9 Trav­el­ling for ro­mance and death

This month’s book­shelf is not the sen­ti­men­tal type…

Wanderlust Travel Magazine (UK) - - 360˚ Need To Know -

Death is just the be­gin­ning for this month’s books, and in­deed for mor­ti­cian Caitlin Doughty, whose pro­fes­sional cu­rios­ity sees her trav­el­ling to gain an un­der­stand­ing of how the planet deals with pass­ing on. Tak­ing her from the USA to In­done­sia, Ja­pan and Bo­livia, From Here to Eter­nity (W&N, £15) is a study in cul­tures, places and pro­found mo­ments – and with a nec­es­sary slice of mor­bid hu­mour, too.

In Voy­age of the South­ern Sun (Black Inc, £17), Michael Smith gets to feel death’s icy breath as well, though it may just be wind re­sis­tance. His quest to be the first per­son to travel the world by am­phibi­ous plane al­most comes to an end off the Cana­dian coast. Thank­fully, a hefty thwack of Aussie can-do at­ti­tude and good cheer gets him through the jour­ney – and the rest of the book.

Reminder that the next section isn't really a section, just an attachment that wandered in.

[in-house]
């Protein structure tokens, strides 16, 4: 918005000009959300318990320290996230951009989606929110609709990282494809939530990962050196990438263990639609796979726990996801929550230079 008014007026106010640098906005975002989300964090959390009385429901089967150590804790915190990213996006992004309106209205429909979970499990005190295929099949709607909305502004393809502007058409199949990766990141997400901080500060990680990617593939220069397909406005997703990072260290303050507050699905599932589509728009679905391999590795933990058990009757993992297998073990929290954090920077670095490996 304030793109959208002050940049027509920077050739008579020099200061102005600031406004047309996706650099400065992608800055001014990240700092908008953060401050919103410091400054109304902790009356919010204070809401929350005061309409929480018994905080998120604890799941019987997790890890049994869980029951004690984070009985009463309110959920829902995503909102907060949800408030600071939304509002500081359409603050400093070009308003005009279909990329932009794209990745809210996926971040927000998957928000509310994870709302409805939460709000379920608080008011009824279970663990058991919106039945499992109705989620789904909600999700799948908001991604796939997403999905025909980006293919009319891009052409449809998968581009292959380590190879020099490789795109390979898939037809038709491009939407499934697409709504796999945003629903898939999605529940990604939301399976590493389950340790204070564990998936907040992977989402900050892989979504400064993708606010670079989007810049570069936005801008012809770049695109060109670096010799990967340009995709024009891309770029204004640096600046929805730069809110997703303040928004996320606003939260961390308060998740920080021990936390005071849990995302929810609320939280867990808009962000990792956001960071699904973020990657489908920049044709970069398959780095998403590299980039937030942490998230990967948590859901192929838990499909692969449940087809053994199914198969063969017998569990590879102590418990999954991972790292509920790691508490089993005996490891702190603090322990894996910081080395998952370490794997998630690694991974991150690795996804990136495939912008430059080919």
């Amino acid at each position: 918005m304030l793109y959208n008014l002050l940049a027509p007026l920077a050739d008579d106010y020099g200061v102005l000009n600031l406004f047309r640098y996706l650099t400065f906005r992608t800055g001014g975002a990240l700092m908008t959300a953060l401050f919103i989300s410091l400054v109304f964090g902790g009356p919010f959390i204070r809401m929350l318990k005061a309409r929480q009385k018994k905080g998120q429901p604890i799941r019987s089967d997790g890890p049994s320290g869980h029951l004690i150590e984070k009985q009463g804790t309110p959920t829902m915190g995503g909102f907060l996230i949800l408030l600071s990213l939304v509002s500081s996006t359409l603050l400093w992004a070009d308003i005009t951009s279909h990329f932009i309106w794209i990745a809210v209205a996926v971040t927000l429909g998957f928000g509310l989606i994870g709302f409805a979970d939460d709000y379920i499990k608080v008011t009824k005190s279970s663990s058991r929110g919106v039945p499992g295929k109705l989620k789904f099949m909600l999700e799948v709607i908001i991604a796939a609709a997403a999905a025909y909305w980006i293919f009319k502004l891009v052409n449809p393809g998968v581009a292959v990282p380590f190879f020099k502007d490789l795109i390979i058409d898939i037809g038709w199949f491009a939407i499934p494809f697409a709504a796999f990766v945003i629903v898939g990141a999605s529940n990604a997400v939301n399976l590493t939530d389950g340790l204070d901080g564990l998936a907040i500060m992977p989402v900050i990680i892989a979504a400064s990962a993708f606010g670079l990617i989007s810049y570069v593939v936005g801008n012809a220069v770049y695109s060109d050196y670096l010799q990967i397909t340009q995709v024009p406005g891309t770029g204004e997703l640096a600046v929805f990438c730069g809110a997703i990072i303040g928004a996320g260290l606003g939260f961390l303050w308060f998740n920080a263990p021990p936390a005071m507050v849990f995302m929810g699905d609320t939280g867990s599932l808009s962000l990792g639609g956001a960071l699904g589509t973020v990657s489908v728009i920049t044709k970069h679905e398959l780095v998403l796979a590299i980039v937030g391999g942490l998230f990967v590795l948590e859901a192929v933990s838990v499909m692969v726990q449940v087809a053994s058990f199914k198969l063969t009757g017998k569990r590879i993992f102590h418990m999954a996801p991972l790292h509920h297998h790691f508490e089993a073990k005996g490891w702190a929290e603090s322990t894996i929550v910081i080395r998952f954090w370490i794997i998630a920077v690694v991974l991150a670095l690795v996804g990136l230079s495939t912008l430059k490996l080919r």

There were cer­tainly gig­gles to be had on the The Hip­pie Trail (Manch­ester Uni­ver­sity Press, £20) in the ’60s, the start­ing point for many life­long trav­ellers. Strip­ping the hazy ro­mance out of it, Sharif Gemie and Brian Ire­land’s his­tory in­stead analy­ses the wider so­cial con­text of who, how and why the Afghan­wear­ers found them­selves Afghanistan-bound.

Mean­while, there’s plenty of travel ro­mance found in Scraps of Wool: A Jour­ney Through the Golden Age of Travel Writ­ing (Un­bound, £20). Com­piled by Bill Cole­grave, this col­lects to­gether ex­cerpts of lit­er­ary gems from around the word. It’s a chest of travel writ­ing trea­sure and will pro­vide in­spi­ra­tion aplenty.

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